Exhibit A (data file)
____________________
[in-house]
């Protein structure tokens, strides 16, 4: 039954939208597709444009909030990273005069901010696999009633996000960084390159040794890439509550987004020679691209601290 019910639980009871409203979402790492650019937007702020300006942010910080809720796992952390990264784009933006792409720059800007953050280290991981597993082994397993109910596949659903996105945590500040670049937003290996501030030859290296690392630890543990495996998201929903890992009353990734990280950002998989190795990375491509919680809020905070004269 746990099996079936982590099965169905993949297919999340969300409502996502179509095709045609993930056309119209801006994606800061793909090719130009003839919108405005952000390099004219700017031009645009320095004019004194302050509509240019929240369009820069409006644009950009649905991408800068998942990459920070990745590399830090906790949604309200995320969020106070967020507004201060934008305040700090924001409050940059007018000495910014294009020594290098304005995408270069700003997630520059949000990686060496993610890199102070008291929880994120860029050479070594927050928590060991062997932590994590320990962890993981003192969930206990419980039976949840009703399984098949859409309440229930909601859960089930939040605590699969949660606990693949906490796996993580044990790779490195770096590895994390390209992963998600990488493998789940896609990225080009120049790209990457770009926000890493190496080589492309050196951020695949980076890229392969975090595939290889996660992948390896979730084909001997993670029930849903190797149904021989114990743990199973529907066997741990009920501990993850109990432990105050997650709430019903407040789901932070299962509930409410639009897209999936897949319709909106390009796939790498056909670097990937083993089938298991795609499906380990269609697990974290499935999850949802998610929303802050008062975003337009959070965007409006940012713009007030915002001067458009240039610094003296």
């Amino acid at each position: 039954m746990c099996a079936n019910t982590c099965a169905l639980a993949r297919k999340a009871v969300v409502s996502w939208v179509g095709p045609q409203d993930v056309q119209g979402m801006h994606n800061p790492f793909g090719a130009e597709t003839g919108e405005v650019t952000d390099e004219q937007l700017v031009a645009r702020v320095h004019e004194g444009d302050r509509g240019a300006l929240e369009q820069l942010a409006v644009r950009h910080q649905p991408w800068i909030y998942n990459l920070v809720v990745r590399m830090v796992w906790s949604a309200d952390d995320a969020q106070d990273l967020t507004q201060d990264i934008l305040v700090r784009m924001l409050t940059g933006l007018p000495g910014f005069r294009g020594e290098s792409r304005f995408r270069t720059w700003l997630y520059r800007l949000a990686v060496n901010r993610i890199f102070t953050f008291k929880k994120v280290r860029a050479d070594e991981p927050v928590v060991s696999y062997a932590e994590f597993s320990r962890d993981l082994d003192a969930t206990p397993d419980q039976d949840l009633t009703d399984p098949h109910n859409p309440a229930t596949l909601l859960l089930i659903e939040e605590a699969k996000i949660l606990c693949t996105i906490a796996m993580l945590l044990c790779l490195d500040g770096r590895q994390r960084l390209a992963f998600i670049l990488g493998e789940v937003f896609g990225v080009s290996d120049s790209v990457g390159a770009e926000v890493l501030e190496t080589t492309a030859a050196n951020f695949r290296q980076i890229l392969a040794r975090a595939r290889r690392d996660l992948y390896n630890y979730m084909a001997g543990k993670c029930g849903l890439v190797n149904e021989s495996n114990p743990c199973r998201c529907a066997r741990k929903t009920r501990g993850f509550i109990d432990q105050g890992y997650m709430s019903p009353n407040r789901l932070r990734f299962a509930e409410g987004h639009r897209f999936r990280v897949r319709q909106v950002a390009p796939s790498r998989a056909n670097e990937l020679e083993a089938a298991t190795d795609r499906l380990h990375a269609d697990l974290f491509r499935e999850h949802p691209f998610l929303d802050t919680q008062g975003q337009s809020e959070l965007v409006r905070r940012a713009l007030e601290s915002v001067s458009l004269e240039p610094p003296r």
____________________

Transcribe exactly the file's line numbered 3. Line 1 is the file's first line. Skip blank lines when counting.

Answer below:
């Amino acid at each position: 039954m746990c099996a079936n019910t982590c099965a169905l639980a993949r297919k999340a009871v969300v409502s996502w939208v179509g095709p045609q409203d993930v056309q119209g979402m801006h994606n800061p790492f793909g090719a130009e597709t003839g919108e405005v650019t952000d390099e004219q937007l700017v031009a645009r702020v320095h004019e004194g444009d302050r509509g240019a300006l929240e369009q820069l942010a409006v644009r950009h910080q649905p991408w800068i909030y998942n990459l920070v809720v990745r590399m830090v796992w906790s949604a309200d952390d995320a969020q106070d990273l967020t507004q201060d990264i934008l305040v700090r784009m924001l409050t940059g933006l007018p000495g910014f005069r294009g020594e290098s792409r304005f995408r270069t720059w700003l997630y520059r800007l949000a990686v060496n901010r993610i890199f102070t953050f008291k929880k994120v280290r860029a050479d070594e991981p927050v928590v060991s696999y062997a932590e994590f597993s320990r962890d993981l082994d003192a969930t206990p397993d419980q039976d949840l009633t009703d399984p098949h109910n859409p309440a229930t596949l909601l859960l089930i659903e939040e605590a699969k996000i949660l606990c693949t996105i906490a796996m993580l945590l044990c790779l490195d500040g770096r590895q994390r960084l390209a992963f998600i670049l990488g493998e789940v937003f896609g990225v080009s290996d120049s790209v990457g390159a770009e926000v890493l501030e190496t080589t492309a030859a050196n951020f695949r290296q980076i890229l392969a040794r975090a595939r290889r690392d996660l992948y390896n630890y979730m084909a001997g543990k993670c029930g849903l890439v190797n149904e021989s495996n114990p743990c199973r998201c529907a066997r741990k929903t009920r501990g993850f509550i109990d432990q105050g890992y997650m709430s019903p009353n407040r789901l932070r990734f299962a509930e409410g987004h639009r897209f999936r990280v897949r319709q909106v950002a390009p796939s790498r998989a056909n670097e990937l020679e083993a089938a298991t190795d795609r499906l380990h990375a269609d697990l974290f491509r499935e999850h949802p691209f998610l929303d802050t919680q008062g975003q337009s809020e959070l965007v409006r905070r940012a713009l007030e601290s915002v001067s458009l004269e240039p610094p003296r």